As any humor writer will tell you, comedy is a blood sport. You get laughs by making fun of individuals or of cherished institutions, and sometimes, someone gets hurt. I long ago made peace with all that, and haven’t really given it a second thought. Until I started killing people.

It began about four years ago, in May 2008, when I wrote a column about oddball phone calls received by The Washington Post newsroom, usually from unhinged persons. The last call I cited was from a woman who’d reported that “Teddy Kennedy stole my panties.” All things considered, I wrote, that one might be true. Ha-ha. Just a little dig there at frisky ol’ Teddy, a man I actually deeply admired. The day after the column ran, the senator was found to have a brain tumor that would eventually take his life.

Not long afterward, in an online forum, I published a video clip in which TV newsman Tim Russert appeared to have audibly passed gas on the air. No biggie, just a day at the office for me. An enthusiastic online debate ensued, with people searching his face and parsing his words for clues (the consensus was “yes”). I had entertained thousands of people at the expense of good ol’ Tim, a man I deeply admired, who died, without warning, just three weeks later.

This is when I started to feel a little uncomfortable with the craft of humor, at least as practiced by me.

But not THAT uncomfortable. It’s my bread and butter, after all, and I am too old and inept to consider a new career, say, large-appliance repair. So I continued to write with joyful hostility, such as the day in 2011 when I turned my column into a tongue-in-cheek application letter to CBS for Andy Rooney’s “60 Minutes” gig, from which the venerable commentator had just retired. My application was not entirely nice to ol’ Andy; I argued that I was uniquely qualified to fill his scuffed cordovans, as I am also a cantankerous, hidebound, clueless old fud. Andy was kind enough to wait two whole weeks before keeling over.

(Illustration by Eric Shansby)

That’s when I started to believe in a Weingarten Jinx. Now I was really rattled. Perhaps it affected my choice of subject matter a bit. For whatever reason, month after month went by without any alarming necrology to report, until last month when I interviewed Jay Lynch, 67, one of the original writers of the Bazooka Joe bubblegum comics, a genre of humor less sophisticated than the knock-knock joke. Jay and I had a lot of fun at Bazooka Joe’s expense. And lo and behold: Jay Lynch still lives! As of this writing! I didn’t kill him!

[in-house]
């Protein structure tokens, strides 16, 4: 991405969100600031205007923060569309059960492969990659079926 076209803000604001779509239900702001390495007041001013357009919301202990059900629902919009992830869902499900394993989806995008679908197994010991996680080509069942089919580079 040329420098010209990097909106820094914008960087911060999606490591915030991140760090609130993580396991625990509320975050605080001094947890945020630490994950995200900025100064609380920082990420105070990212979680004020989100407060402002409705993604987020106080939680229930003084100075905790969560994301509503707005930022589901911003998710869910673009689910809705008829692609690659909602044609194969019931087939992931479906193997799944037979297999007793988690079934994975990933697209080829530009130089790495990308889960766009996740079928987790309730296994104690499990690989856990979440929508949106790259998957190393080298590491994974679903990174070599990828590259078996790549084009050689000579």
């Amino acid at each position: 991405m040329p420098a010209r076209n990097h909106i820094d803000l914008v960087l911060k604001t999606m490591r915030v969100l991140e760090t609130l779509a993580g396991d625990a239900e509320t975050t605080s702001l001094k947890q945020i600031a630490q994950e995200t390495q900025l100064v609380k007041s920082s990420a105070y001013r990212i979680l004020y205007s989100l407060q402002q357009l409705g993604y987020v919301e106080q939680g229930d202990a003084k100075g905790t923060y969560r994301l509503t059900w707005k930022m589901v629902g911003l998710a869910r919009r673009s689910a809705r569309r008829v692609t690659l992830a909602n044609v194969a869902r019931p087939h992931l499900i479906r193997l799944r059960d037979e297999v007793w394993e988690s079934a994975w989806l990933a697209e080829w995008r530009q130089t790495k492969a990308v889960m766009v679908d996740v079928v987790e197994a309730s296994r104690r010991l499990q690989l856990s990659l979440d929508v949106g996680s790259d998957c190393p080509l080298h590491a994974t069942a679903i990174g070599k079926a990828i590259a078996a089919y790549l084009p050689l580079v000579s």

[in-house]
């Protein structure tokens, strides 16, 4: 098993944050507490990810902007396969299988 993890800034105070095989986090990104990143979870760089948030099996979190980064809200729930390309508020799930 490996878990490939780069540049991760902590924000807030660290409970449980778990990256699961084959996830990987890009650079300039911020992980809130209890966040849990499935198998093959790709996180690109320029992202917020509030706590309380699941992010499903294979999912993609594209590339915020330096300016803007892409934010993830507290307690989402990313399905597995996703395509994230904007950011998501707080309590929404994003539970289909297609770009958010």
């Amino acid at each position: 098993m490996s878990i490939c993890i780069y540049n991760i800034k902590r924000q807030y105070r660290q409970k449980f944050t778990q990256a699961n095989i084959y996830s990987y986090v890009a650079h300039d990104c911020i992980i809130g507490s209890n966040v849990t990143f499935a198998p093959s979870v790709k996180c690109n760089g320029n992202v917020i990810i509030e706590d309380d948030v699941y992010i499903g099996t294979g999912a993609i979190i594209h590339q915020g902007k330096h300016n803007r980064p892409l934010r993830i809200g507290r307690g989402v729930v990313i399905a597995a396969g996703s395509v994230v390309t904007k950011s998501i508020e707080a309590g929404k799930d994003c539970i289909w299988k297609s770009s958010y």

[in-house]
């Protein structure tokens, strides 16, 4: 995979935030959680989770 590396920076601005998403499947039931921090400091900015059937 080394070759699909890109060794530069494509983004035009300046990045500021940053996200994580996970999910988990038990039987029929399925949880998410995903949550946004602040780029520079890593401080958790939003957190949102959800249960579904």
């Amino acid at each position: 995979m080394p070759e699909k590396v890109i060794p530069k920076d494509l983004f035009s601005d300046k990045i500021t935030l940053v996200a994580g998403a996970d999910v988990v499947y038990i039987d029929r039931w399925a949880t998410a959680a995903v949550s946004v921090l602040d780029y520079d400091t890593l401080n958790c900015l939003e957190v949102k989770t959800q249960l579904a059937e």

I killed Bazooka Joe. Just days after the column ran, the Topps company decided modern youth is too hip for the eye-patched guru of groaners. They’ll be replacing his gags with games and puzzles. Neither Jay Lynch nor I had had any idea this was coming.

It is at times like this that a man reaches deep into his soul, rummages around and sees what he comes out with. In my case, it’s an analogy. Let’s say my soul was a refrigerator (bear with me here) and, hungry for nourishment, I opened it up only to discover it is entirely filled with lemons. I would face two choices. The first would be to get some water and sugar and make lemonade. The second would be to squirt lemon juice in the eyes and/or open cuts of my enemies. It wouldn’t do much to sate my hunger, but I can stand to lose a few pounds, anyway.

So, here goes.

Ayman al-Zawahiri, the head of al-Qaeda, walks into a bar. And who is sitting there but Bashar Assad, the tyrant of Syria, Mohammad Omar, the evil one-eyed 9/11 fugitive, having a few beers with O.J. Simpson and Bernie Madoff. ...

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